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We're closing in on the official release date for Mission: Impossible -- Fallout, and many fans who have already had a chance to see the movie are hailing it as one of the franchise's best installments yet. What Tom Cruise has managed to do with this series is nothing less than impressive, but with so many fans praising the latest film, now feels like a good time to look back and re-assess Mission: Impossible 2.
The reason for this is simple: many contend that it's the worst of the franchise. However, while it certainly has its flaws, I think it's time to stop hating on John Woo's action hit and hone in on all of the reasons why it's actually better than some of us remember. With that in mind, let's kick things off by focusing on the sheer strength of the film's action.
The Gunplay And Fights Hold Up
Right off the bat, we need to address the fact that Mission: Impossible 2 arguably works best when John Woo is allowed to do what John Woo does best: direct stellar action. Mission: Impossible 2 is one of the more violent entries in the series, and Woo's knack for filming great gunfights and hand-to-hand fight scenes shines through in many of the sequel's best moments. Between the showstopper shootout in the lab at the top of a high-rise, the motorcycle chase through the outskirts of Sydney, and the climactic fight between Ethan Hunt and Sean Ambrose, Mission: Impossible 2's reputation for adrenaline-pumping action sequences is hard to argue against. Sure, it's not as narratively complex as its predecessor, but man, does it deliver on spectacle.
It Set The Franchise's Stuntwork Standard
There is no denying that the Langley break-in scene and the train sequence from the original Mission: Impossible are nothing less than extraordinary. That said, it wasn't until the release of Mission: Impossible 2 that audiences got a real taste of the kind of danger that Tom Cruise was willing to put himself through for the sake of this franchise. In fact, the very first scene featuring Ethan Hunt is a now-iconic sequence of him scaling the cliffs of Dead Horse Point in Utah, which Cruise famously did with minimal safety equipment to aid him. Putting all of that into perspective, it's easy to see how Mission: Impossible 2 largely paved the way for even more impressive stunt scenes like the Burj Khalifa scene in Ghost Protocol and the plane stunt in Rogue Nation.
It Established A Tradition Of Strong Women
Though Emmanuelle Béart's Claire played a significant role in the original Mission: Impossible as an ally and confidant for Ethan Hunt, much of that felt undercut by the fact that she ultimately betrayed our hero by the time the film ended. On the other hand, Mission: Impossible 2 offered up a strong and reliable female protagonist in the form of Thandie Newtons Nyah Hall, and that established a tradition that would continue with Michelle Monaghan's Julia, Paula Patton's Jane, and Rebecca Ferguson's Ilsa (to name just a few). The series has consistently allowed the female IMF agents to stand shoulder to shoulder with Ethan since the events of the second film, and that's a tradition worth looking back on and appreciating, as not every action franchise has managed to do that over the years.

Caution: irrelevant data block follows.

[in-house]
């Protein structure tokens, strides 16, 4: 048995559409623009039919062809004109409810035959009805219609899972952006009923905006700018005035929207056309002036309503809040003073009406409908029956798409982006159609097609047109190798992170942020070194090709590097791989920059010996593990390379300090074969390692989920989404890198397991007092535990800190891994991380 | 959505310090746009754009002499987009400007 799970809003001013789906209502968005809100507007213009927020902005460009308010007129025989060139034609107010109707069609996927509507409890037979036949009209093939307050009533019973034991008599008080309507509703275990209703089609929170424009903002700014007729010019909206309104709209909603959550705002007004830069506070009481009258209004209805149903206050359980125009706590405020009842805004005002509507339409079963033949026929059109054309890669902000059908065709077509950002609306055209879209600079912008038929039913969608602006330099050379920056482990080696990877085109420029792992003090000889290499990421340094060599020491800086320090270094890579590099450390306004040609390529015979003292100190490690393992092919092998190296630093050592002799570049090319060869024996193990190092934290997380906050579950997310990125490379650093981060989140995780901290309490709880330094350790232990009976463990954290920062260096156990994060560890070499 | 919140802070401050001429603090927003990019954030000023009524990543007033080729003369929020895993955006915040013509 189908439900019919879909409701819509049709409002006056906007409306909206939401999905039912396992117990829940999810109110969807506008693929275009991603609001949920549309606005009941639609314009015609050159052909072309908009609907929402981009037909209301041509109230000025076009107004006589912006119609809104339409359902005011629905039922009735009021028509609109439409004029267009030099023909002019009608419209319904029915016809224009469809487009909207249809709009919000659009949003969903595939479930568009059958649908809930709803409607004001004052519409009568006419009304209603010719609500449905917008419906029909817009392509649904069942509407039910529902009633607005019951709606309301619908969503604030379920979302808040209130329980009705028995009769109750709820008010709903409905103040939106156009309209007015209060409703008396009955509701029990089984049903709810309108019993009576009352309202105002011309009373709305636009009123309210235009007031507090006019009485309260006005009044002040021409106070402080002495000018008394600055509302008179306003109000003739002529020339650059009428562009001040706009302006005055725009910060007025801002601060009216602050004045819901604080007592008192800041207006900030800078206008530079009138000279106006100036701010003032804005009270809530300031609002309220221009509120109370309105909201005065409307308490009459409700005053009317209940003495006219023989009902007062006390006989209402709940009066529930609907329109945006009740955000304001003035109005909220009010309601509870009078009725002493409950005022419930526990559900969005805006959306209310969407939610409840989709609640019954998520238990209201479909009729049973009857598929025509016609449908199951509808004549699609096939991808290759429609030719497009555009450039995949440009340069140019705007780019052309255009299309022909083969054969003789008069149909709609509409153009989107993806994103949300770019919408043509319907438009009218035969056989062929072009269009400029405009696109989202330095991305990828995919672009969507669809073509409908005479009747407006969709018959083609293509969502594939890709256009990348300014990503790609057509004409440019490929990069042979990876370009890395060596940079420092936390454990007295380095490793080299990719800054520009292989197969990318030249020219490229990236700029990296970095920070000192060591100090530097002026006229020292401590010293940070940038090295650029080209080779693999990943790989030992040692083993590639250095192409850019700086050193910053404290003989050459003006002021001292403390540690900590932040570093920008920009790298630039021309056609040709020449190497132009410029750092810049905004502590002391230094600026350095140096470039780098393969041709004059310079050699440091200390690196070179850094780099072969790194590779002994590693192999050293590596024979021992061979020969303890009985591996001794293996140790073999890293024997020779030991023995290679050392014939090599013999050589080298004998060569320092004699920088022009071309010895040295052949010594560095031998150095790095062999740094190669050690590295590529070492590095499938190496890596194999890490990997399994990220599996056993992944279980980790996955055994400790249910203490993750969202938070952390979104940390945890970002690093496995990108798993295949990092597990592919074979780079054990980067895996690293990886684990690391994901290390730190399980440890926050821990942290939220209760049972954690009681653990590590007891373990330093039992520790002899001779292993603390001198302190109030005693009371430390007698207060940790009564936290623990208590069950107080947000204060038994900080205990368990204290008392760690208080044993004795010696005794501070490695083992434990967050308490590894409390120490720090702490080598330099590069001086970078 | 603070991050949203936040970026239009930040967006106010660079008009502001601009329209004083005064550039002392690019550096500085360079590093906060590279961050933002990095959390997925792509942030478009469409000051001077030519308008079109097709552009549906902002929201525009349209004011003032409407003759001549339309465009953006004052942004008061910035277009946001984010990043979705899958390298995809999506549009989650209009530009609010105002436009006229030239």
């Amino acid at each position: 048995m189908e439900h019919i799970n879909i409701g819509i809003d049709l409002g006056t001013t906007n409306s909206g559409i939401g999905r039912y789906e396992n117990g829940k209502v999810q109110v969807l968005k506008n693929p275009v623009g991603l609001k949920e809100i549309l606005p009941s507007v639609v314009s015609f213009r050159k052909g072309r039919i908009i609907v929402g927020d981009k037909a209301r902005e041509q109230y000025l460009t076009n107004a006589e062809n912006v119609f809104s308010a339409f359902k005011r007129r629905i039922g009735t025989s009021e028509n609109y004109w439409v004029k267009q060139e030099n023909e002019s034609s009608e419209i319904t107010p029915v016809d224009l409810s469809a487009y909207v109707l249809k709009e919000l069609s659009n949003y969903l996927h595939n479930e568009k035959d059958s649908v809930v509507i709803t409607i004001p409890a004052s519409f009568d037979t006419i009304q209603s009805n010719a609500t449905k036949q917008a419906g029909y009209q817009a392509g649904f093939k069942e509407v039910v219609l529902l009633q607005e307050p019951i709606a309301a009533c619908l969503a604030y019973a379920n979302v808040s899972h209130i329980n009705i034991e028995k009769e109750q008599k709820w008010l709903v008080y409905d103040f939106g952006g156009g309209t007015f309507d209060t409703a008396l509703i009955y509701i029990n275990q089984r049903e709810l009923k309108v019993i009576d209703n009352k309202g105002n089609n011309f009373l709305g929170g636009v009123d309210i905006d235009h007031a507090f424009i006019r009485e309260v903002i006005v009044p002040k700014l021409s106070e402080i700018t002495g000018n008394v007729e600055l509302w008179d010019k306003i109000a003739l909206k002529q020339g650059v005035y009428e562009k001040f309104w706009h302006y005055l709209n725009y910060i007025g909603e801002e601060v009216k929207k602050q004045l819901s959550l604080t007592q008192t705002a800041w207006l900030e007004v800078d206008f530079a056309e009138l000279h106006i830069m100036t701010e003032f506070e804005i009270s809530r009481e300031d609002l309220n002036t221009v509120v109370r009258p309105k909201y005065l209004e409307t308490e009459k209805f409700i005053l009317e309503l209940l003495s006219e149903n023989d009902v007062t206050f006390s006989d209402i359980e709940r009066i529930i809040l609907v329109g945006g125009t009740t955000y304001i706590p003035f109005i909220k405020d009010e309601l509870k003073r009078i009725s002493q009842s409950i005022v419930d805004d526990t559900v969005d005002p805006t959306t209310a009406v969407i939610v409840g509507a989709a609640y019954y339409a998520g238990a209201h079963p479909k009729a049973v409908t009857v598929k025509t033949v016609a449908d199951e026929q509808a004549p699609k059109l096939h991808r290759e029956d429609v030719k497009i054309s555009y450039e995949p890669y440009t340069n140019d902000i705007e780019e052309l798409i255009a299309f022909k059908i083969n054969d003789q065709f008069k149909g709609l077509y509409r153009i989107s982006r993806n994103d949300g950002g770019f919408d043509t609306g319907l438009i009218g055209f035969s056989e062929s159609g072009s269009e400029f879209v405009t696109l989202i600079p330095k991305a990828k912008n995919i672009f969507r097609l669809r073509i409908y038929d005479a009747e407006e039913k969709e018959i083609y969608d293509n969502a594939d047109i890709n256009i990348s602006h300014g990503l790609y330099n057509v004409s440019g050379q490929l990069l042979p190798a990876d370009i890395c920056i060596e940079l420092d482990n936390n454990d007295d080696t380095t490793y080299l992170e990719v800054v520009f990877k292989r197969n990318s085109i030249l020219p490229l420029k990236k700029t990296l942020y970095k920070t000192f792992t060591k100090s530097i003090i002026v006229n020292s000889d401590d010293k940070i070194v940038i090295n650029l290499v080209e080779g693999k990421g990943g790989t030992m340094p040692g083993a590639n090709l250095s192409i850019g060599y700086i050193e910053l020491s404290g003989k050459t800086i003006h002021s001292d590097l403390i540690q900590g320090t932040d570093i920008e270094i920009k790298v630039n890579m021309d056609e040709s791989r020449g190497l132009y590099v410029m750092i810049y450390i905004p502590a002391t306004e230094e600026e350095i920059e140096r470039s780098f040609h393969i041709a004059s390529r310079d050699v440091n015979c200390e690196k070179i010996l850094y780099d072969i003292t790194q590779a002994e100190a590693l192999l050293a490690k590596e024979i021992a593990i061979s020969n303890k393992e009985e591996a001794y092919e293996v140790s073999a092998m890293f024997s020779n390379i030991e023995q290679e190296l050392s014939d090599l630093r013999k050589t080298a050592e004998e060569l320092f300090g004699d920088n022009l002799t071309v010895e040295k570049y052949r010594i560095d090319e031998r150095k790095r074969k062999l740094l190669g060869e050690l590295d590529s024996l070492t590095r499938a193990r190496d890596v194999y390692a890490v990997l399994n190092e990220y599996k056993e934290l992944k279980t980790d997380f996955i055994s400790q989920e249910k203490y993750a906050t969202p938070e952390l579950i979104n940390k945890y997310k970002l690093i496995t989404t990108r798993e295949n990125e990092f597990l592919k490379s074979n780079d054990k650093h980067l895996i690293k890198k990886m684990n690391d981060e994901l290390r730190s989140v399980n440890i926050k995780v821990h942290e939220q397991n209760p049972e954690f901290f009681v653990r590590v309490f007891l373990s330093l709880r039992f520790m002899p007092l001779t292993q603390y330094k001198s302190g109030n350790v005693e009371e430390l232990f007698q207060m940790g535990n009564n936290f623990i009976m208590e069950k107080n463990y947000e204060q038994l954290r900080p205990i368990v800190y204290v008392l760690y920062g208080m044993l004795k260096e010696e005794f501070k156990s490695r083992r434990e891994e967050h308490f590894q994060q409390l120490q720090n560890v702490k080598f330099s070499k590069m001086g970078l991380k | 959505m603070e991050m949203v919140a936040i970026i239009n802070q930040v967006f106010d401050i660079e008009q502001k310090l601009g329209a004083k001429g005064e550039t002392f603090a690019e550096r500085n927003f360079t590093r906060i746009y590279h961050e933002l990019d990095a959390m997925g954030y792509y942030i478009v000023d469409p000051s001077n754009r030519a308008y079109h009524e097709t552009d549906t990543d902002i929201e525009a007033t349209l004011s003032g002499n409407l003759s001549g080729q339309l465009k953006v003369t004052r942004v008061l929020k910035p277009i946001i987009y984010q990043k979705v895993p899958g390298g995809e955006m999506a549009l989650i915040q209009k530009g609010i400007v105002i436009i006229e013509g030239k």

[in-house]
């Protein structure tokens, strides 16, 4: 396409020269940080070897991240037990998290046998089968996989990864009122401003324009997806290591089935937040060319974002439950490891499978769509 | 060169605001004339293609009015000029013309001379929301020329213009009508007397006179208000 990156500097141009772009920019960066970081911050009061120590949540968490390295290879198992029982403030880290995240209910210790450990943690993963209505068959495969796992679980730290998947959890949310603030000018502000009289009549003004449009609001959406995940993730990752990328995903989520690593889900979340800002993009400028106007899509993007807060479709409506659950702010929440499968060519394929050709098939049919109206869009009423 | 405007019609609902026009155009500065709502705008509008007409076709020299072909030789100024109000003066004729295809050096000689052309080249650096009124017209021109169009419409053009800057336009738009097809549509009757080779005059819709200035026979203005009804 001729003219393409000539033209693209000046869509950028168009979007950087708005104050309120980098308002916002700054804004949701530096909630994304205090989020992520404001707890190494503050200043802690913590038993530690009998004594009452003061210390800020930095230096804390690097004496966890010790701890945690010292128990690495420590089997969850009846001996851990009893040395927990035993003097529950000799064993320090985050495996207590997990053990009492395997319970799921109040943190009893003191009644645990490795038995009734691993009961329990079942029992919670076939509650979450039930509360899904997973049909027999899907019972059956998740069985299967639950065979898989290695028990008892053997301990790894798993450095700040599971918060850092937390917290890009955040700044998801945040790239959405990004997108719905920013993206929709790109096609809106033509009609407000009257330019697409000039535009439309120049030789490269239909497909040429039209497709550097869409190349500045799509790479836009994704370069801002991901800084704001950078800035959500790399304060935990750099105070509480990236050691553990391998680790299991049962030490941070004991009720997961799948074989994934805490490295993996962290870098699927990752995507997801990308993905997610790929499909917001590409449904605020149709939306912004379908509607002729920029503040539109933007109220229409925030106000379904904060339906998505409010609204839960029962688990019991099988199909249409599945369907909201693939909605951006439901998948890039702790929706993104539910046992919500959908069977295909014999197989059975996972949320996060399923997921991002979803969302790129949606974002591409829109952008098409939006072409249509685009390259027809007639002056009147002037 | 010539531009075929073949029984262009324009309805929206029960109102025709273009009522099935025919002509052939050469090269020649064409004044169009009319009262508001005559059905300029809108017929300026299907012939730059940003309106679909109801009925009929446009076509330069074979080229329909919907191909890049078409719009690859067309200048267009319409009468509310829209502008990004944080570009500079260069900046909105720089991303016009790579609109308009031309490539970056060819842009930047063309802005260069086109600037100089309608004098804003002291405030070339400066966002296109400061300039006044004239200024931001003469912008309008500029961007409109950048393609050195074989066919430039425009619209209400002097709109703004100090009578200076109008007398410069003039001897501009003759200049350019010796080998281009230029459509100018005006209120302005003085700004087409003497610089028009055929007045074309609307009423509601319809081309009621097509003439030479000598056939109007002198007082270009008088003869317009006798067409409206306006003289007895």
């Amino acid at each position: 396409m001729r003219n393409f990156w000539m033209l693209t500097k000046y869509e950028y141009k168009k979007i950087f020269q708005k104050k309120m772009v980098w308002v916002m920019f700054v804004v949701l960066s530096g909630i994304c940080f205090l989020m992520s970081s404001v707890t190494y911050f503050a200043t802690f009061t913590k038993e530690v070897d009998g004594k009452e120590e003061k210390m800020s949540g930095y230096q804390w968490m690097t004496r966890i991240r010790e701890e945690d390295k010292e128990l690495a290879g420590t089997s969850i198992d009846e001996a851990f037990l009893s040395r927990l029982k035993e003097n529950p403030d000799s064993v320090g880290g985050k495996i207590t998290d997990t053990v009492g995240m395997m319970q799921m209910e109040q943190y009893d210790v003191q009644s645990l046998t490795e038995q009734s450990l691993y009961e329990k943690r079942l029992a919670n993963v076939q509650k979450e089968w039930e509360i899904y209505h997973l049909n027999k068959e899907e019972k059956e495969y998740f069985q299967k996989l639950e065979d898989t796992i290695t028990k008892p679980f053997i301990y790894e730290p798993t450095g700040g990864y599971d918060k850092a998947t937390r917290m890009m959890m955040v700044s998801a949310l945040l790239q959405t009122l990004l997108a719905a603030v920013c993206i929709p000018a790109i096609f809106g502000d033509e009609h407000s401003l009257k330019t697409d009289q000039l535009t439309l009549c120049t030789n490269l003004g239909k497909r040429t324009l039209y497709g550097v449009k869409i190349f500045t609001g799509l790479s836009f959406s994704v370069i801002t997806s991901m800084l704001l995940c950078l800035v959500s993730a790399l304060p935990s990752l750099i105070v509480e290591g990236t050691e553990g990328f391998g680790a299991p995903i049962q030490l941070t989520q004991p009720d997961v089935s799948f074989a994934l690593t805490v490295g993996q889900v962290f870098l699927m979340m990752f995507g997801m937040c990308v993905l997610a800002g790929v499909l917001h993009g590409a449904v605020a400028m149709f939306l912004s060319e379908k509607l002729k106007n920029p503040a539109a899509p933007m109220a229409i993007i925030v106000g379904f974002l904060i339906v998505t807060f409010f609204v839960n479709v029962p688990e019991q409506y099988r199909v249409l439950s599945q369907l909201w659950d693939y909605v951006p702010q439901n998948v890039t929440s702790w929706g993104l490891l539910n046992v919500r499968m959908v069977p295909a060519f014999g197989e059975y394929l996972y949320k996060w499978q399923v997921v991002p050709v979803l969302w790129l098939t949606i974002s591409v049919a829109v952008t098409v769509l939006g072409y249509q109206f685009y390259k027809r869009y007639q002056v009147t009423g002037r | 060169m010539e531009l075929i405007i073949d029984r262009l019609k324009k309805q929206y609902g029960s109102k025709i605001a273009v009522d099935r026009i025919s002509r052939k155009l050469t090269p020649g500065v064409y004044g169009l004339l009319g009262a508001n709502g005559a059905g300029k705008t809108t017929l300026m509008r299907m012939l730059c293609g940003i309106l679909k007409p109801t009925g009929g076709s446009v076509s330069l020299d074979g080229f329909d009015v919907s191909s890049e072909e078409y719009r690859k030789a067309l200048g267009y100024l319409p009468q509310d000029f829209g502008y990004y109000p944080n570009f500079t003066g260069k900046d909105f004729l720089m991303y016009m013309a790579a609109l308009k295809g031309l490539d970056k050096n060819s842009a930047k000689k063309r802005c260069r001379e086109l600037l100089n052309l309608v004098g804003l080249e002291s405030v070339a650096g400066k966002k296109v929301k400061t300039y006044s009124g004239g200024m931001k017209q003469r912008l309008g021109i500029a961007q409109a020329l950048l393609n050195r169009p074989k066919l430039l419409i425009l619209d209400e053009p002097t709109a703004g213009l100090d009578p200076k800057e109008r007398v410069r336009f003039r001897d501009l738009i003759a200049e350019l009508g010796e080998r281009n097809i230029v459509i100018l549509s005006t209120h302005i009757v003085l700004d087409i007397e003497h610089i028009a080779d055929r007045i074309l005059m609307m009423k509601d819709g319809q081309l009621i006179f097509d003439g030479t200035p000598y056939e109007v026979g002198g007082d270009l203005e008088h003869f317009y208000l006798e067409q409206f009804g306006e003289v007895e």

It (Mostly) Ditched Nostalgia
One of the most fundamental distinctions between the original Mission: Impossible movie and the films that followed is the fact that the initial installment in the series feels like a nostalgic continuation of the original TV series of the same name. From the grounded(ish) nature of the mission to the noir atmosphere and the very presence of Jim Phelps, the series started as a love letter to a bygone era of pop culture spycraft. That changed in a significant way with the release of Mission: Impossible 2, as John Woo's updated version of Alfred Hitchcock's Notorious catapulted the series to a post-millennial style and positioned it as a potentially indefinite blockbuster series that could embrace the modern world and the tones that younger audiences want from their big-budget action films.
Hans Zimmer's Score Is Great
Look, there is no getting around the fact that Mission: Impossible 2 has a weak soundtrack. Though artists like Metallica, Rob Zombie, and Godsmack all have their claims to fame (though we can't say the same for Limp Bizkit) in the world of hard rock, their presence on the soundtrack for a spy movie seems odd. Nevertheless, the score of Mission: Impossible 2 more than makes up for that shortcoming by allowing Hans Zimmer to cut loose and create something far more bombastic and epic than anything heard in the original. Future Mission: Impossible movies would veer closer to the classic theme in the creation of their scores, but Zimmer's booming orchestral touch on the franchise's first sequel remains instantly recognizable.
It Helped Define An Era
Though it's easy to look back at Mission: Impossible 2 through a post-Batman Begins and post-Casino Royale lens and scoff, it's worth remembering that the movie defined its era in a significant way. Bombastic and heightened action movies of this ilk were major cash cows back then, and Mission: Impossible 2 (along with films like The Matrix and Hard Boiled) actually stands out as a very strong example of the stylized action that audiences responded to during that period. Moreover, the film was a global hit, earning almost $547 million at the worldwide box office and garnering mostly positive reviews from renowned film critics like Roger Ebert at the time of its release.